career development

New Grads and Young Professionals- Build a Good Career Base

I came across this article on Forbes, describing the 9 job mistakes that could stall your entire career.

I have a resounding “YES” when I read this article! The career decisions you make in your 20s DO impact your career decisions in your 30s and beyond. Sorry — not to stress you out 🙂 — but those career you start in early on builds a solid foundation for you to build your career on. Don’t just think “industry” or “specialty” — THINK SKILLS! What skills do you need to take you to the next phase of your career. SKILLS TRANSFER AND TRANSCEND INDUSTRY, FUNCTION, and REGION. Do you have the right skills?

I think about where I am now in my career and I can see logical alignments between things that I gained when I first started out. Those early years out of college as an HR person were rough! I am that HR person who ‘accidentally’ got into HR . So I had to rely on other skills to compensate, but looking back, I’m SO glad that I did. Those experiences coupled with skills helped me take to career steps along the way. I’ve also had some great managers and mentors to help keep me on track and help me with leverage things that I’m good at (and things that I’m not so good at).

Okay –now that I’ve got you really freaked out — let me talk you off the ledge — check out the article and see if you’re made some of the 9 job mistakes that could stall your entire career.  If so — no biggie! Once you are aware, you can take steps to make changes. Next check out the TED Talk: 30 is not the new 20, stressing the importance of that crucial time period post-college, especially when it comes to your career. And if you’re still needing some more convincing, try a read: The Defining Decade: Why Your Twenties Matter—and How to Make the Most of Them Now

Don’t freak! Get information and take action. You’re gonna be okay! 🙂 —

Making the HR Connection, yours,

 

 

 

 

 

Check out Spark Hire’s Top 25 Must Read Blogs for Employers – Spark Hire

Check out the top 25 “Must Read Blogs for Employers” — (so excited that some of my fellow HR soc media friends made the list! Big Congrats!!!)

Here are the first 5 on the list — click below and get the full list!

1. HR Bartender is run by author and HR pro Sharlyn Lauby, with frequent updates on timely issues. Like any good bartender, Lauby weighs in on the issues of the day and promotes conversation among a lively group of commenters.

2. The HR Capitalist is the blog of HR pro Kris Dunn, who has built a following with a mix of great, timely information and his fun blogger personality.

3. SHRM (the Society for Human Resource Management) is a great source of information for all HR professionals. The site has up-to-date information, surveys, and more to keep busy professionals in the loop with the latest issues in hiring.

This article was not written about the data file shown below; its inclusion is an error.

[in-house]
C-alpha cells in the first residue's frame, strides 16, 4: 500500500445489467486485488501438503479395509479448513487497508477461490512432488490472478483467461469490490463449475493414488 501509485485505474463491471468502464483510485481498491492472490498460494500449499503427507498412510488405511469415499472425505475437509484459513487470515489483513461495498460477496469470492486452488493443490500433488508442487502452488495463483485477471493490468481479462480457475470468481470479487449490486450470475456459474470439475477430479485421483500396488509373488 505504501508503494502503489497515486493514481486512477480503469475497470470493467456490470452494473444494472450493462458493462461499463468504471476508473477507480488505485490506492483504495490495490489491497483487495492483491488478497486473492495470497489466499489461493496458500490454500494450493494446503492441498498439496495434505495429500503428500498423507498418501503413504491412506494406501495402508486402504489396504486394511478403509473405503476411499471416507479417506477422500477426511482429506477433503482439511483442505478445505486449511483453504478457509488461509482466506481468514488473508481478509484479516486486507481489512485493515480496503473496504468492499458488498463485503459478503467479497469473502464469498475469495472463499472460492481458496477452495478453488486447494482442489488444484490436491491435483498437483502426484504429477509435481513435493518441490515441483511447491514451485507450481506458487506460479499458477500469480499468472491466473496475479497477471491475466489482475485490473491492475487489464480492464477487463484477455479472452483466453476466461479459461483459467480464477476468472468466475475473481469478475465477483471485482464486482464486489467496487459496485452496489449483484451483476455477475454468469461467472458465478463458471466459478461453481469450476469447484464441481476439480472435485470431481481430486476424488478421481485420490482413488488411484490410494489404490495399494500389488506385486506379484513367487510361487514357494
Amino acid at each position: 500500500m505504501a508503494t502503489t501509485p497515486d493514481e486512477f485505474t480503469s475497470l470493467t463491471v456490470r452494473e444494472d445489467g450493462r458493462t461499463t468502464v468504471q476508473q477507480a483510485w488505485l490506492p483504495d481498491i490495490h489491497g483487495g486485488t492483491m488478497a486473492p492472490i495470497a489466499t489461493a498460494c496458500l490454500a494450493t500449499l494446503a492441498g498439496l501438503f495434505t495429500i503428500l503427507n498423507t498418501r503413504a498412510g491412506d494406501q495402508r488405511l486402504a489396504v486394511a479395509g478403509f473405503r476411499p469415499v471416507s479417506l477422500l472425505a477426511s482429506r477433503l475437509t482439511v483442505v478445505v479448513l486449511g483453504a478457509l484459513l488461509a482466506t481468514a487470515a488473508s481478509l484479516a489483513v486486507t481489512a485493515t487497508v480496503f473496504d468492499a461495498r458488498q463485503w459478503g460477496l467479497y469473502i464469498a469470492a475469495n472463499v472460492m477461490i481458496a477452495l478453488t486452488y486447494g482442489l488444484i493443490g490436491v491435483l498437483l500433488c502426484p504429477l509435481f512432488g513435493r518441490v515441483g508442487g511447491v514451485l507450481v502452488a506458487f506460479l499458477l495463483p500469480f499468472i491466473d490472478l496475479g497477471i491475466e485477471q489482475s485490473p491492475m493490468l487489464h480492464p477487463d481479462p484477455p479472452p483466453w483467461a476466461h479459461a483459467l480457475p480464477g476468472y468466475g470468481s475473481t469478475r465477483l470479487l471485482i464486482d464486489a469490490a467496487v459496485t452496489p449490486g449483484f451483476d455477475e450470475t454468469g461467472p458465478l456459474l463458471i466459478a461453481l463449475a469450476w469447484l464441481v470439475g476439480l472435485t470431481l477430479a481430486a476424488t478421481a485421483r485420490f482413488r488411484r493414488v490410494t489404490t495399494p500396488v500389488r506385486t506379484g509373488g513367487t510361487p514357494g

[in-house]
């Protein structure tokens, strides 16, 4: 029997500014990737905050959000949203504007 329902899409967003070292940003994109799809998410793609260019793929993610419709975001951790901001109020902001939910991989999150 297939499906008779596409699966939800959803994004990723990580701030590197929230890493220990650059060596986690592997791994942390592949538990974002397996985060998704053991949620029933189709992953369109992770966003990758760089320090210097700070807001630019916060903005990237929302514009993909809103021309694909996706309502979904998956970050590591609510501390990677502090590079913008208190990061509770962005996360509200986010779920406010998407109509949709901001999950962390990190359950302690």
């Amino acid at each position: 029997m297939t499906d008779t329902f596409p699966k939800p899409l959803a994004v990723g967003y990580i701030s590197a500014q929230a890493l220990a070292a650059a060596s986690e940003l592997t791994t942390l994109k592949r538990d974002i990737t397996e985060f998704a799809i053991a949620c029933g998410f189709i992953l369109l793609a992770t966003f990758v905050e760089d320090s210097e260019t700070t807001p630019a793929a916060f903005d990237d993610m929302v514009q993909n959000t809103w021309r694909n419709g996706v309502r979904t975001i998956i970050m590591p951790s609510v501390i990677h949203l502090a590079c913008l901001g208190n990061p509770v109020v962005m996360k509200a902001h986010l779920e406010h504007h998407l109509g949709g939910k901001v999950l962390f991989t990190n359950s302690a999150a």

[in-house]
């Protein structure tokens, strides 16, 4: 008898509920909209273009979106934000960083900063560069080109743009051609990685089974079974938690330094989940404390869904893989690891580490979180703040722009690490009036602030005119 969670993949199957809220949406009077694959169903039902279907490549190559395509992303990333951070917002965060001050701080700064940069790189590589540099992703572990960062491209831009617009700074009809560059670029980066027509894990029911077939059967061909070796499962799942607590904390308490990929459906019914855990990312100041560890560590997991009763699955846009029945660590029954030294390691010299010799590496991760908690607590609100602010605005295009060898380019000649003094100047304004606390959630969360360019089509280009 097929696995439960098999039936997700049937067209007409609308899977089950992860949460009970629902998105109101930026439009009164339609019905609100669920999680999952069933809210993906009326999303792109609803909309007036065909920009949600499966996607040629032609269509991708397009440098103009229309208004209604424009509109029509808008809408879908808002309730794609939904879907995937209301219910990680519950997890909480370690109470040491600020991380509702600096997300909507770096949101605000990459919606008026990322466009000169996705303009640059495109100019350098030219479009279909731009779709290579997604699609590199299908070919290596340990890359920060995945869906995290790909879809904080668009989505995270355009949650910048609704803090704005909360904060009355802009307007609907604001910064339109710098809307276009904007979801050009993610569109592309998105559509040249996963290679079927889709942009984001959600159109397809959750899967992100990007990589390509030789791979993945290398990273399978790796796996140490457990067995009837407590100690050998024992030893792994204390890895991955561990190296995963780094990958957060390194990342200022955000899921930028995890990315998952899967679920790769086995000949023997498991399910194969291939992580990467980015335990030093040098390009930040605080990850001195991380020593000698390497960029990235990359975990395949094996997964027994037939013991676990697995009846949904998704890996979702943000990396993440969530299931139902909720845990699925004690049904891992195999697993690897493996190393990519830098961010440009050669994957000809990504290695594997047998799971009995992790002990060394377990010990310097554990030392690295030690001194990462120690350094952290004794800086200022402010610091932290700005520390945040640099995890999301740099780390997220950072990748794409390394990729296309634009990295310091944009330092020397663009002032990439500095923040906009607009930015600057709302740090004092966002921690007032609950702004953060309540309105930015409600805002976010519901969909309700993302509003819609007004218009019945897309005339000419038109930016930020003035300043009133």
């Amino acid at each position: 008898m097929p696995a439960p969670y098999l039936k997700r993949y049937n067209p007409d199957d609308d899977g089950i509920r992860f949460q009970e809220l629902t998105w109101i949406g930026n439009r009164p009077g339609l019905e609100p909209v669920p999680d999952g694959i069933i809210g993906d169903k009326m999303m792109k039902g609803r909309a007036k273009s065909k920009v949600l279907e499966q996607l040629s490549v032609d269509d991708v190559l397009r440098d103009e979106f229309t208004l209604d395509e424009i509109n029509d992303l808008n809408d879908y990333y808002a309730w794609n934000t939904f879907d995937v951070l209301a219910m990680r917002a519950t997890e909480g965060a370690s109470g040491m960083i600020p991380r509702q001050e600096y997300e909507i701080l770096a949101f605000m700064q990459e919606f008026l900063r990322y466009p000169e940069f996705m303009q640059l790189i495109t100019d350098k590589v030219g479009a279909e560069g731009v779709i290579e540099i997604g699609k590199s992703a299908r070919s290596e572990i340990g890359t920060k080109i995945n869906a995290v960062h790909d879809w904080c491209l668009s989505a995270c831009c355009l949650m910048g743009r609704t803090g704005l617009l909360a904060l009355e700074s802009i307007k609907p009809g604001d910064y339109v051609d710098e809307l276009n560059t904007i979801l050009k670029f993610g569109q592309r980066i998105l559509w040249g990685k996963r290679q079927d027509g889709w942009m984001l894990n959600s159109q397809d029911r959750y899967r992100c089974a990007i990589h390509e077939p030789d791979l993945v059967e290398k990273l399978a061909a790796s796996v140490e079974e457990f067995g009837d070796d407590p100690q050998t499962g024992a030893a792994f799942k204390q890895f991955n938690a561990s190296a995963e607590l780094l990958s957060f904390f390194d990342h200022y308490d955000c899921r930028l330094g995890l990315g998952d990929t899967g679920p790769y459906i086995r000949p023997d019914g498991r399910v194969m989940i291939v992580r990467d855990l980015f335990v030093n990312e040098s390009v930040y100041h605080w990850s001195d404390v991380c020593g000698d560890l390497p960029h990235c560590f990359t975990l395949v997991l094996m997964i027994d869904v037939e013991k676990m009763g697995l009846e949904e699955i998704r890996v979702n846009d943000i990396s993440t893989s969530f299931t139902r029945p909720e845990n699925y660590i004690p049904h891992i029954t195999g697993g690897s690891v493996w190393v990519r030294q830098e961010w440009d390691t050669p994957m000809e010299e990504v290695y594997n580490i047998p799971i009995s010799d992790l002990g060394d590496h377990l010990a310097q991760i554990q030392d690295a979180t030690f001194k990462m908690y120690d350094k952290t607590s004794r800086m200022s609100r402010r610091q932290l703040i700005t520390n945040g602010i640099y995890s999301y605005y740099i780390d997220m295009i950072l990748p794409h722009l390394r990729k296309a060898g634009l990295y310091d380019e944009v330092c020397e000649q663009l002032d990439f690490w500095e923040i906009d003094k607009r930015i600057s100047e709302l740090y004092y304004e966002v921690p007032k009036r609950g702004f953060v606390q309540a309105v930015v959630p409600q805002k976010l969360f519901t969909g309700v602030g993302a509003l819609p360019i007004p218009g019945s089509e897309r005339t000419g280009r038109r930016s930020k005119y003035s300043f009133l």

4. Tribe HR is a great blog to find detailed posts about everything from hiring to maintaining a good workplace culture.

5. ERE.net is one of the best blogs when it comes to thought-provoking, timely content focused on the issues facing human resources professionals. Not only is ERE a top blog with quality content, it also has a dedicated base of great commenters bringing their own knowledge to the table.

Spark Hire’s Top 25 Must Read Blogs for Employers – Spark Hire.

Be a Mentor. Find a Mentor. The Missing Piece – Have a Plan!

I read this great article this evening, The 3 Career Mentors Everyone Should Have and it reminded me how important it is to take and participate in active mentoring. I’ve found that the last couple of years, I’ve worn the hat of “mentor”  — but I really need to get back into being the “mentee.” I just haven’t found the right mentor — well that’s the lie I tell myself. Truthfully, I haven’t been looking.

“If you’re waiting to find a mentor who looks like you, you may be waiting a long time.”

I attended #SHRM12 last month in Atlanta, GA and this article immediately reminded me of the opening conference speech by Condoleezza Rice. She spoke on many topics and I gained TONS of nuggets of wisdom. She spoke specifically on mentoring and said, “If you’re waiting to find a mentor who looks like you, you may be waiting a long time.” I LOVE that sentiment because it drives empowerment and ownership in your career. That kind of talk really speaks to me. It moved me to action and I wanted to find some “new” mentors! But when I went back to my office, I fizzled out a bit about “WHO” to start a mentoring relationship with.

The great thing about the tips in this article is that it helps to gives guidance around finding a mentor for both short and longer term goals and while many may find that it has more of a professional slant — mentoring – mentee relationships don’t always have to be about the workplace. They may revolve around an activity, an attribute you like in someone else that you want to develop, or a subject/area that you want to get to know more about — and probably a dozen more reasons.

Take charge of your career and development! You’re in the driver seat!

Drive your career and development! Find someone to mentor you! And find someone to mentor!

Spend the rest of the month of July coming up with your requirements (PM talk for what do you need to get out of a mentoring relationship) and then come up with your plan and identify some resources. And focus on August to get  something started — many of us have just completed mid year performance reviews or assessments —  career and development are top of mind!

I’m re-energized and back on track! Join me!